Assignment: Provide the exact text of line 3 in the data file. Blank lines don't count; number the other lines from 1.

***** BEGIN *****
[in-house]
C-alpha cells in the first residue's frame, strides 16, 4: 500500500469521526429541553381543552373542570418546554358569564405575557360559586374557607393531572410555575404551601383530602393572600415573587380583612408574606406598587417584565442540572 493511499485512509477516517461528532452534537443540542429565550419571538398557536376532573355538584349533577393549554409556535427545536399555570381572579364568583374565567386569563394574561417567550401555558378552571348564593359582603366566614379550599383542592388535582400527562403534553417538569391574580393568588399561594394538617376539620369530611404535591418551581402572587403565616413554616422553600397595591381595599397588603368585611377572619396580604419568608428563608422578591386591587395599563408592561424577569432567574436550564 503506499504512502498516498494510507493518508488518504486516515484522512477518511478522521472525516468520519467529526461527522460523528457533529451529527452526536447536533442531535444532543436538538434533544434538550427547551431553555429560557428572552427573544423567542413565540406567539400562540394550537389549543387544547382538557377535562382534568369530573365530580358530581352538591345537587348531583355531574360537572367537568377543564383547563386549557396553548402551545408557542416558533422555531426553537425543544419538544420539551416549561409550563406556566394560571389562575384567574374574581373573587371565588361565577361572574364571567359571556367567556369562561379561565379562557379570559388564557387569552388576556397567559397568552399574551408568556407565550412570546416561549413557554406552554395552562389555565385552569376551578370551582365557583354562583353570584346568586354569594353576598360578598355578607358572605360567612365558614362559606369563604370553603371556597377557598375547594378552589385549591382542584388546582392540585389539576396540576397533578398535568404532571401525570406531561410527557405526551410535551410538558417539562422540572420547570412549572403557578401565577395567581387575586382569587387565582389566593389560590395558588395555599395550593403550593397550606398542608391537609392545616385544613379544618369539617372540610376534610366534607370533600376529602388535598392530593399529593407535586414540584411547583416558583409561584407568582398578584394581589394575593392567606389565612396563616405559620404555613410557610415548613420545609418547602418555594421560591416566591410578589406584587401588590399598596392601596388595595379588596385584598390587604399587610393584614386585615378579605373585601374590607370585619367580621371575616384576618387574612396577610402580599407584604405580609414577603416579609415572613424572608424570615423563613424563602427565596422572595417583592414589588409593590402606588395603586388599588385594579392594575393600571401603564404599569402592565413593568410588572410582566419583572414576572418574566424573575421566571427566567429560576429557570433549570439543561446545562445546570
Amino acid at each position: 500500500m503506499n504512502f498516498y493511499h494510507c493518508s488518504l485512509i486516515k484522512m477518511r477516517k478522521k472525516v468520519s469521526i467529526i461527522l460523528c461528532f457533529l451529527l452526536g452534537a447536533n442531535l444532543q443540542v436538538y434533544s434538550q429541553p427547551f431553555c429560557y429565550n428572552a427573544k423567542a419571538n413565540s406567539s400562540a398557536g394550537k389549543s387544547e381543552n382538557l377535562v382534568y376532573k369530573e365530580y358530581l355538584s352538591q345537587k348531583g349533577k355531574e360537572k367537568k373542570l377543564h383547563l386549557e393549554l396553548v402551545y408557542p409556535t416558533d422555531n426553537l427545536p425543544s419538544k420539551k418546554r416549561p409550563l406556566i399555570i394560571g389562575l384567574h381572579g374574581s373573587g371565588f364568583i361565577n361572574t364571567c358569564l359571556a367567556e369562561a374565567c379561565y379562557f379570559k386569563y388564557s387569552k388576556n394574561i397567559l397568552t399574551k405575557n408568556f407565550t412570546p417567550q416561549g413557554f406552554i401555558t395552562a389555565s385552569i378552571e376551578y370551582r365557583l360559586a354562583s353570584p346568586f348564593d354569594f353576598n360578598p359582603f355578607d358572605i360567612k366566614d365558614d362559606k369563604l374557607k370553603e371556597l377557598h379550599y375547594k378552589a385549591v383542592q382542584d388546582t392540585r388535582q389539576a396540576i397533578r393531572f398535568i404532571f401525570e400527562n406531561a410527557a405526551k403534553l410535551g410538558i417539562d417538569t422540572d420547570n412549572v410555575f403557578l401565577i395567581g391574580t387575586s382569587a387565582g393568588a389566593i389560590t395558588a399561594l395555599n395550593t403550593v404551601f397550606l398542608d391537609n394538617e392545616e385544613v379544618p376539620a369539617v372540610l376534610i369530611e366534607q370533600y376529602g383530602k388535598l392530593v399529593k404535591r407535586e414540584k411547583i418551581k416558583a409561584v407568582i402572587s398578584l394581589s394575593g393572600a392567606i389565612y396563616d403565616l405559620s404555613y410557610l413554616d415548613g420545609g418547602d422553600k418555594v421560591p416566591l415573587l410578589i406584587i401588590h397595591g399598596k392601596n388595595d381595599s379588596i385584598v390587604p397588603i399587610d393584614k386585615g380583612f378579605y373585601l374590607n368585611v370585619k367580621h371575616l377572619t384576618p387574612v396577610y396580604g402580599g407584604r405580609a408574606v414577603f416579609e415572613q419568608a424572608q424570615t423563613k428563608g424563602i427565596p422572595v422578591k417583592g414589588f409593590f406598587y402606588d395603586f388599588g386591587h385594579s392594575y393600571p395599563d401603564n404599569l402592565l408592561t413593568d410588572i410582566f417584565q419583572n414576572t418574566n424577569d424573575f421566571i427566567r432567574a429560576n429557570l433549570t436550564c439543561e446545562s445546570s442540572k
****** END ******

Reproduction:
Amino acid at each position: 500500500m503506499n504512502f498516498y493511499h494510507c493518508s488518504l485512509i486516515k484522512m477518511r477516517k478522521k472525516v468520519s469521526i467529526i461527522l460523528c461528532f457533529l451529527l452526536g452534537a447536533n442531535l444532543q443540542v436538538y434533544s434538550q429541553p427547551f431553555c429560557y429565550n428572552a427573544k423567542a419571538n413565540s406567539s400562540a398557536g394550537k389549543s387544547e381543552n382538557l377535562v382534568y376532573k369530573e365530580y358530581l355538584s352538591q345537587k348531583g349533577k355531574e360537572k367537568k373542570l377543564h383547563l386549557e393549554l396553548v402551545y408557542p409556535t416558533d422555531n426553537l427545536p425543544s419538544k420539551k418546554r416549561p409550563l406556566i399555570i394560571g389562575l384567574h381572579g374574581s373573587g371565588f364568583i361565577n361572574t364571567c358569564l359571556a367567556e369562561a374565567c379561565y379562557f379570559k386569563y388564557s387569552k388576556n394574561i397567559l397568552t399574551k405575557n408568556f407565550t412570546p417567550q416561549g413557554f406552554i401555558t395552562a389555565s385552569i378552571e376551578y370551582r365557583l360559586a354562583s353570584p346568586f348564593d354569594f353576598n360578598p359582603f355578607d358572605i360567612k366566614d365558614d362559606k369563604l374557607k370553603e371556597l377557598h379550599y375547594k378552589a385549591v383542592q382542584d388546582t392540585r388535582q389539576a396540576i397533578r393531572f398535568i404532571f401525570e400527562n406531561a410527557a405526551k403534553l410535551g410538558i417539562d417538569t422540572d420547570n412549572v410555575f403557578l401565577i395567581g391574580t387575586s382569587a387565582g393568588a389566593i389560590t395558588a399561594l395555599n395550593t403550593v404551601f397550606l398542608d391537609n394538617e392545616e385544613v379544618p376539620a369539617v372540610l376534610i369530611e366534607q370533600y376529602g383530602k388535598l392530593v399529593k404535591r407535586e414540584k411547583i418551581k416558583a409561584v407568582i402572587s398578584l394581589s394575593g393572600a392567606i389565612y396563616d403565616l405559620s404555613y410557610l413554616d415548613g420545609g418547602d422553600k418555594v421560591p416566591l415573587l410578589i406584587i401588590h397595591g399598596k392601596n388595595d381595599s379588596i385584598v390587604p397588603i399587610d393584614k386585615g380583612f378579605y373585601l374590607n368585611v370585619k367580621h371575616l377572619t384576618p387574612v396577610y396580604g402580599g407584604r405580609a408574606v414577603f416579609e415572613q419568608a424572608q424570615t423563613k428563608g424563602i427565596p422572595v422578591k417583592g414589588f409593590f406598587y402606588d395603586f388599588g386591587h385594579s392594575y393600571p395599563d401603564n404599569l402592565l408592561t413593568d410588572i410582566f417584565q419583572n414576572t418574566n424577569d424573575f421566571i427566567r432567574a429560576n429557570l433549570t436550564c439543561e446545562s445546570s442540572k